Out of the Genesis Trust, SafePlace has been established to address the plight of injustice, particularly relating to “at-risk” women and children, in the neighbouring communities.
There are very limited statistics available on violent crimes against women and children in South Africa and the internet is littered with claims on various classifications of violence, many of which cannot be substantiated. South Africa is notorious for its high level of rape, but the true scale to which the problem extends is unknown. SAPS statistics only record reported proven incidents of rape.
An Institute for Security Studies report states “policing is only part of the solution. Most violence takes place between people who know each other or live in the same communities, and there is little the police can do about this until the crime has already been committed.”
Given the sometimes-limited resources the police have available to them, many incidents of violent crime go unreported and unattended. In instances, families will seek to resolve incidents of violent crime within the community between themselves, seeking financial compensation from the perpetrator rather than legal justice and physical & emotional treatment for the victim. In such instances, the trauma suffered by the victim goes unattended.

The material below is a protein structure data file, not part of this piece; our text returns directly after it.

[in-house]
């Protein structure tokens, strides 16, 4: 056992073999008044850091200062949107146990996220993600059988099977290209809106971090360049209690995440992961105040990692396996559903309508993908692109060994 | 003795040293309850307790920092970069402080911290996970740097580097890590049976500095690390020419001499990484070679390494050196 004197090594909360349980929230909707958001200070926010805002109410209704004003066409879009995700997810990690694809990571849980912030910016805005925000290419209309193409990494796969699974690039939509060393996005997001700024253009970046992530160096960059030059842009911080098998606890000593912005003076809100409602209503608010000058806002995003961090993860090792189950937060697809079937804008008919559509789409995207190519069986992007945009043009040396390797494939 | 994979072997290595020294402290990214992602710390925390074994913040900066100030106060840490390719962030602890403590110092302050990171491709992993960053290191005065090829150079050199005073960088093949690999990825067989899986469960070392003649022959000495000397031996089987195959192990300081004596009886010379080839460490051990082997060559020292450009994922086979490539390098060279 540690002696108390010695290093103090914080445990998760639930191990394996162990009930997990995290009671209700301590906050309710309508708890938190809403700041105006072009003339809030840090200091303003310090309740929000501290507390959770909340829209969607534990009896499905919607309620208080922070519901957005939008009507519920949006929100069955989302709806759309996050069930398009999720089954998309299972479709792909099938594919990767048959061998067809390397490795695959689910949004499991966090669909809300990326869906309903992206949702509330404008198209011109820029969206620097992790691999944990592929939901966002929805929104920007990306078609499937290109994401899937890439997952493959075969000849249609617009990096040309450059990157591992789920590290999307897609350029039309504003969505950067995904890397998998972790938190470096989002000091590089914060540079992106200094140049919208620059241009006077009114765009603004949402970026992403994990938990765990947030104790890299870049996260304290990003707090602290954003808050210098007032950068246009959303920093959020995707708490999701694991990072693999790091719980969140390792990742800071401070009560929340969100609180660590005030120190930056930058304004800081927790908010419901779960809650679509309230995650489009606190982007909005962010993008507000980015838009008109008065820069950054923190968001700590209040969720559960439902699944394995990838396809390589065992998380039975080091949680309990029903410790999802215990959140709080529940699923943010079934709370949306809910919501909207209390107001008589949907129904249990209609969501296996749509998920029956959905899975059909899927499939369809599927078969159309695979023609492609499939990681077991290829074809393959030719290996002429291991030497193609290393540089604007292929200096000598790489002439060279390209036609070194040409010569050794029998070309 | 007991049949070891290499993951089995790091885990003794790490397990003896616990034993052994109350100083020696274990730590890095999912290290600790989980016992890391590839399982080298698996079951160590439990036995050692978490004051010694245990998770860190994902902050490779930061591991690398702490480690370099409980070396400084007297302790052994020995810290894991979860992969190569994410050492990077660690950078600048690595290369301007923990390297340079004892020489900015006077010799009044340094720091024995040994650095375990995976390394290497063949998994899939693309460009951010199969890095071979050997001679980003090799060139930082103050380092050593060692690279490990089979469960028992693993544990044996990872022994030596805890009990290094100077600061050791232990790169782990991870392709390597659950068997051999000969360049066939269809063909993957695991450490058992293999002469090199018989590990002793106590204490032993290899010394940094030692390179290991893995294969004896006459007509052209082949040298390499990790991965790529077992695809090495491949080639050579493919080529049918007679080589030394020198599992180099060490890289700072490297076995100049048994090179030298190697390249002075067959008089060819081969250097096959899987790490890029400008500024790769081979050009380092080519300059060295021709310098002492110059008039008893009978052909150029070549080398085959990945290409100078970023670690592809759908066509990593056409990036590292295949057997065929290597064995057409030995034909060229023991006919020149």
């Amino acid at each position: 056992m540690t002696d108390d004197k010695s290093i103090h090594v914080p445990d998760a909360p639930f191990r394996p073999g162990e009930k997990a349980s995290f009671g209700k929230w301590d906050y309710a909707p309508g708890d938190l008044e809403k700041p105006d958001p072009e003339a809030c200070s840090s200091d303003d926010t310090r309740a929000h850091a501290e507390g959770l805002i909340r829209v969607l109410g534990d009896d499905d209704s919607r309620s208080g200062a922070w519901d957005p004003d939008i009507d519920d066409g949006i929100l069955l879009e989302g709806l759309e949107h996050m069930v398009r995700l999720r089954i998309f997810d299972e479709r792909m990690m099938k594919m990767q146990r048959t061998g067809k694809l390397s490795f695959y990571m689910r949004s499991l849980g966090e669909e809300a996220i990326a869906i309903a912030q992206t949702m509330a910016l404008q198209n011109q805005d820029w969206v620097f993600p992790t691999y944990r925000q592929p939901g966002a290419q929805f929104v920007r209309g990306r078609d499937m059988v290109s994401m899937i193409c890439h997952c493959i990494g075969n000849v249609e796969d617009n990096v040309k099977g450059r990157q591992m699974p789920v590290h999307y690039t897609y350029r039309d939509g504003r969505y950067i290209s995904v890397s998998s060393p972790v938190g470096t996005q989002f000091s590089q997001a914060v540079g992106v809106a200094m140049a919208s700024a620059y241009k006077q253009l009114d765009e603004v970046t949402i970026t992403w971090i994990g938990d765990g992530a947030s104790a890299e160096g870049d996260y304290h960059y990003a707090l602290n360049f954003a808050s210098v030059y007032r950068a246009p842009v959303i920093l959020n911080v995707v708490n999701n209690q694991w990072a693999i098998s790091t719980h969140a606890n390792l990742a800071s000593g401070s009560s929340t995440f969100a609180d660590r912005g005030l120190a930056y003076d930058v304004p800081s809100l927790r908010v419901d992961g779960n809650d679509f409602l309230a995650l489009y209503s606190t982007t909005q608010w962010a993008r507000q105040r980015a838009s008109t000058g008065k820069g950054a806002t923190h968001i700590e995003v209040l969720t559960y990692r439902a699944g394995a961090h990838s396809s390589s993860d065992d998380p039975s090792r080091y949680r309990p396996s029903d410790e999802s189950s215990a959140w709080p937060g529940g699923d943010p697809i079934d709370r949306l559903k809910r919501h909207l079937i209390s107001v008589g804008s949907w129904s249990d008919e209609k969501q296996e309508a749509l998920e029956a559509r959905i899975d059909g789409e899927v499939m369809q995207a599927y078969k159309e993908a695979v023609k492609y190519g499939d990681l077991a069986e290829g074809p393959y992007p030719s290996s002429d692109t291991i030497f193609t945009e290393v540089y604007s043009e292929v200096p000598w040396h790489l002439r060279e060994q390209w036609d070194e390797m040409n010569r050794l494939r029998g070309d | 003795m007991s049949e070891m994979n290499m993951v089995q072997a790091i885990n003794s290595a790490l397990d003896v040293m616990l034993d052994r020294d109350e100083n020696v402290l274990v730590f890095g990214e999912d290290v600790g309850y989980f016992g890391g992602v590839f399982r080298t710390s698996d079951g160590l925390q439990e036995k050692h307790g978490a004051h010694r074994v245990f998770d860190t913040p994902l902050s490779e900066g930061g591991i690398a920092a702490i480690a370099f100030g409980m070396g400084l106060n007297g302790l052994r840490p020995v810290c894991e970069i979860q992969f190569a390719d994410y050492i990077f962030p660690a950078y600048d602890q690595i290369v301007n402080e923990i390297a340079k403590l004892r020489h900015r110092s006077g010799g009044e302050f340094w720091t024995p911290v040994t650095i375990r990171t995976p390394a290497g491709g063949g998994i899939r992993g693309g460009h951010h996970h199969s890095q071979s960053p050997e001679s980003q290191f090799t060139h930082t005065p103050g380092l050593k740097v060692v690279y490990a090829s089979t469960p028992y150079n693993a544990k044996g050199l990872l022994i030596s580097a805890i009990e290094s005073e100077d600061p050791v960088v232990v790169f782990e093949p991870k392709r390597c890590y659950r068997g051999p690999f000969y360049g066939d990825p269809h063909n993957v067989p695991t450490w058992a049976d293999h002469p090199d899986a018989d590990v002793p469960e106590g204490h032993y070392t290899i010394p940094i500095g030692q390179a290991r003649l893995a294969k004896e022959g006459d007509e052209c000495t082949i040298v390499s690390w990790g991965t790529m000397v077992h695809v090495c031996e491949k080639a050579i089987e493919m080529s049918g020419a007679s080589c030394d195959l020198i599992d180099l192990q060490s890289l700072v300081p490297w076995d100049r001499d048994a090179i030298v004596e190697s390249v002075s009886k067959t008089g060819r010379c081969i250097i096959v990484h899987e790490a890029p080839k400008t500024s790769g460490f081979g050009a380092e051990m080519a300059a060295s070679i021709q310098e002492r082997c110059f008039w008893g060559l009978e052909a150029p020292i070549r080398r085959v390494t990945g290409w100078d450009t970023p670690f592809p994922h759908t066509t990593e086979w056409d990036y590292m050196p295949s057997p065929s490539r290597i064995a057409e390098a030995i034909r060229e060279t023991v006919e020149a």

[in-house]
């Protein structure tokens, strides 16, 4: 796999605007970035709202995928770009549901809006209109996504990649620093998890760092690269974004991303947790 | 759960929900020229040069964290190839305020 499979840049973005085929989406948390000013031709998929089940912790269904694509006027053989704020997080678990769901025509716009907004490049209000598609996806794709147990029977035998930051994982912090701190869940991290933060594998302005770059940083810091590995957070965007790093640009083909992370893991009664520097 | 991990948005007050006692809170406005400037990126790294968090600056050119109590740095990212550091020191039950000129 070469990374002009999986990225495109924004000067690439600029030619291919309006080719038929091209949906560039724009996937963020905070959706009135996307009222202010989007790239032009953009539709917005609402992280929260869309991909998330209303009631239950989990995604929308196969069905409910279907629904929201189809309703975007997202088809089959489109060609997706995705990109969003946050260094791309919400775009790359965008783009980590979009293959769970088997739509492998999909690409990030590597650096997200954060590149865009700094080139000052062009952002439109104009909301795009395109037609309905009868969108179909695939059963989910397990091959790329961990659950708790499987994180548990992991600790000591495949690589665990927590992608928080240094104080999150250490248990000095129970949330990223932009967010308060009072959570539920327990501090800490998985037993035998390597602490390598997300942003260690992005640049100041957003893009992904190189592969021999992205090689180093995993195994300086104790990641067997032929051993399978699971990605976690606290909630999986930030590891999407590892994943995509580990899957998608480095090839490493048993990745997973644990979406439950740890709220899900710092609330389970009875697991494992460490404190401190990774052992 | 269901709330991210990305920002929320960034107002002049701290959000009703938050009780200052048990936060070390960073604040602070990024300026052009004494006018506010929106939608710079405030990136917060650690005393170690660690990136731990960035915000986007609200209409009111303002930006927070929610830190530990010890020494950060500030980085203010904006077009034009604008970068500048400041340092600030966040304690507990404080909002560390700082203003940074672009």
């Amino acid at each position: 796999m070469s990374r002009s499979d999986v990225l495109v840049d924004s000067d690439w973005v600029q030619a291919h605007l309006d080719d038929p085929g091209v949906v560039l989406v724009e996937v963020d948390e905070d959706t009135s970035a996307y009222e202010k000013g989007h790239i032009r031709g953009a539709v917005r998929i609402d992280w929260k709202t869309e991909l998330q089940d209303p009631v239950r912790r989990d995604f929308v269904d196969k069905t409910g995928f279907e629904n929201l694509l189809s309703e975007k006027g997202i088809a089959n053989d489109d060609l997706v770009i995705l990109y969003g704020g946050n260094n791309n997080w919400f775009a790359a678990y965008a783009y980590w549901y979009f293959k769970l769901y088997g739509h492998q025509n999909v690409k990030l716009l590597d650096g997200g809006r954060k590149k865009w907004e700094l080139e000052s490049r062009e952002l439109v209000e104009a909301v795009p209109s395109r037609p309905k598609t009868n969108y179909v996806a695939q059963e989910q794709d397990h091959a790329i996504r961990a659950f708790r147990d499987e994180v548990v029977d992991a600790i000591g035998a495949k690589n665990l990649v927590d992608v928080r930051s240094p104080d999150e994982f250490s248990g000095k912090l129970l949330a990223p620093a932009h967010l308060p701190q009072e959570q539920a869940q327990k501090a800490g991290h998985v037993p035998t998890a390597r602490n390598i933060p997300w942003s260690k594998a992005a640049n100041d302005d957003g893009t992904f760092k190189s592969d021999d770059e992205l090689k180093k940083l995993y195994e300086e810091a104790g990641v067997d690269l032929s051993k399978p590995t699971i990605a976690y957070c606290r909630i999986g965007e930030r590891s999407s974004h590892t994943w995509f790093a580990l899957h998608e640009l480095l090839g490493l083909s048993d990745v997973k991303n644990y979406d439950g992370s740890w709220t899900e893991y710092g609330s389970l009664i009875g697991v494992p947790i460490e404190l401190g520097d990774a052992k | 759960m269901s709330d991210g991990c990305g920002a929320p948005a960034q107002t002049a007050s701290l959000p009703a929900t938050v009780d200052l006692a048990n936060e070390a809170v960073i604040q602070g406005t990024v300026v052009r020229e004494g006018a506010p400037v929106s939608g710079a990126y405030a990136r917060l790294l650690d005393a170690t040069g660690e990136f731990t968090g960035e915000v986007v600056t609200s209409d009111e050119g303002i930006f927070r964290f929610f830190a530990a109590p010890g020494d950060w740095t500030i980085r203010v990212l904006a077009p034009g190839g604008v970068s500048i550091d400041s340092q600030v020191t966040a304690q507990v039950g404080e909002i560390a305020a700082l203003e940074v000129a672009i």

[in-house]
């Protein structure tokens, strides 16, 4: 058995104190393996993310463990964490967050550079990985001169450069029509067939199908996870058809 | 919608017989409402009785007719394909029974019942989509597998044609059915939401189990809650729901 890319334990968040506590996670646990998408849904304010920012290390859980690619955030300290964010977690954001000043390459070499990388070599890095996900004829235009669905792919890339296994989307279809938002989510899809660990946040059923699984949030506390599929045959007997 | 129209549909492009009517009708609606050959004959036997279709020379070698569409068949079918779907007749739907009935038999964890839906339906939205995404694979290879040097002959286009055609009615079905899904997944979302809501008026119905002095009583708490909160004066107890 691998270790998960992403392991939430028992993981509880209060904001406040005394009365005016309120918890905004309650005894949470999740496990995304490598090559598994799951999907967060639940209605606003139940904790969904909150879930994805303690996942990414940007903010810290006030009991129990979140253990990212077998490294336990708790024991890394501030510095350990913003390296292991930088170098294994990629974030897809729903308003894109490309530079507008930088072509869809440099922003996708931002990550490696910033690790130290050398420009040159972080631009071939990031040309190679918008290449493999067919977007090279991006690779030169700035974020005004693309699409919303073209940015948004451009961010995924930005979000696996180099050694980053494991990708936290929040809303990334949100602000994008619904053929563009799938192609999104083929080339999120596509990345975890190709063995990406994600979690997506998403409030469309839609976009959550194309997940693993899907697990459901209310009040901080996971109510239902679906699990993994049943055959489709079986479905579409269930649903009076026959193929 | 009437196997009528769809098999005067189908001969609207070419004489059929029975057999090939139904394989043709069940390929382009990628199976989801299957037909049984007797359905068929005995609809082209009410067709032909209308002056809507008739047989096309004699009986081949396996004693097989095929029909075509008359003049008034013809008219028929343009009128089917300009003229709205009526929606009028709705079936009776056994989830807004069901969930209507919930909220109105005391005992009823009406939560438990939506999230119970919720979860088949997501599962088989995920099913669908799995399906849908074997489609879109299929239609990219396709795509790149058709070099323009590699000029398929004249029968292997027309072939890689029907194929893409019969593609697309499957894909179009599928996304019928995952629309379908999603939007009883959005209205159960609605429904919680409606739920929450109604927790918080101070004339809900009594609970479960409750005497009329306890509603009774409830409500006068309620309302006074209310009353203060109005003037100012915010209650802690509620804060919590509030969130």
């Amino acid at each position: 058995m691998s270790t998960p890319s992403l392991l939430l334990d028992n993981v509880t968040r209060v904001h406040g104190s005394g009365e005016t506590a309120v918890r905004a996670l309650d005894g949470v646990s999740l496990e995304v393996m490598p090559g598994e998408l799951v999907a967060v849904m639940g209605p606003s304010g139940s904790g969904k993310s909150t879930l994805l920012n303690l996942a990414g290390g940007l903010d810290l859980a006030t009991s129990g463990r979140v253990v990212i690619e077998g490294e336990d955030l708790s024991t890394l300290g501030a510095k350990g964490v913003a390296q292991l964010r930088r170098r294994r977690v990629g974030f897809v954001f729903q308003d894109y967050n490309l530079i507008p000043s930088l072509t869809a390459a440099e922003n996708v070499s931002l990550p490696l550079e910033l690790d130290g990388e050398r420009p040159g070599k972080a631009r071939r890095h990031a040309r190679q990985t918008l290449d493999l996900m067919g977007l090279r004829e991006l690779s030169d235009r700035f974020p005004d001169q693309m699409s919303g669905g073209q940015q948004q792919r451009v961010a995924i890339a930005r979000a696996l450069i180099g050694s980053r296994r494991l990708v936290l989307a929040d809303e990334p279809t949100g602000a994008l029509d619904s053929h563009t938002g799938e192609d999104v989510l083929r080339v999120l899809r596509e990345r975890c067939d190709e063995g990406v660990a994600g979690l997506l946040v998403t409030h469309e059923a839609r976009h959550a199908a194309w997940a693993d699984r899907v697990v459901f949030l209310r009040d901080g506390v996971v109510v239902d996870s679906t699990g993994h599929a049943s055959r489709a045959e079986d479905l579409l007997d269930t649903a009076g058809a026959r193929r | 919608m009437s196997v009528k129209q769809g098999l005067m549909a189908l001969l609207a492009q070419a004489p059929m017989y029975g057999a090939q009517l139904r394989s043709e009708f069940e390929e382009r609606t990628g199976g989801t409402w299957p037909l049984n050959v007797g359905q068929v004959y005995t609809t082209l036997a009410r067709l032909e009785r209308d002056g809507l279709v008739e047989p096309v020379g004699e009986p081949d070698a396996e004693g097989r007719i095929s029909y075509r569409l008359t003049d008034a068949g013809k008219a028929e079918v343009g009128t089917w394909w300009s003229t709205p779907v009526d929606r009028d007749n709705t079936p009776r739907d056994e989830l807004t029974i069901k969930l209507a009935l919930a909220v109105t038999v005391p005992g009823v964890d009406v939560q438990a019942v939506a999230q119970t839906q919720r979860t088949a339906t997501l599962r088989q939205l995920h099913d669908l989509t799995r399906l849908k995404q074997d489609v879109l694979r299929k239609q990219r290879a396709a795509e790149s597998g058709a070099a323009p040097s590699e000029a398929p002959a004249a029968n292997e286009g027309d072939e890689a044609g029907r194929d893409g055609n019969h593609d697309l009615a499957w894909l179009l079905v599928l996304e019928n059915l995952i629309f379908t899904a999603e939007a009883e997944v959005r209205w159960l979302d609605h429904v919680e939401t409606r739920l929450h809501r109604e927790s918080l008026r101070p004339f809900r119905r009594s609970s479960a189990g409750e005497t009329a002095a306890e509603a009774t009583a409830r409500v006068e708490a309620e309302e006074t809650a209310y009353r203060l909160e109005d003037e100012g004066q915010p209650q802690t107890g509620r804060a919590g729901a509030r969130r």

Although largely seen as the responsibiliy of the police, acts of violence need involvement from members of communities as the scale of the problem isn’t isolated to polce reported incidents. ‘It is important to understand that violence – whether it's murder, rape or assault – is not something that the police can prevent or reduce on their own,’ - Gareth Newham, Head of the Governance, Crime and Justice Division at the Institute for Security Studies (ISS).
The objective of the SafePlace run-to facilities is to be in close proximity to communities (within 1km) to facilitate victims having a place to escape to and expeditiously uplifted to the appropriate location where their needs will be attended to.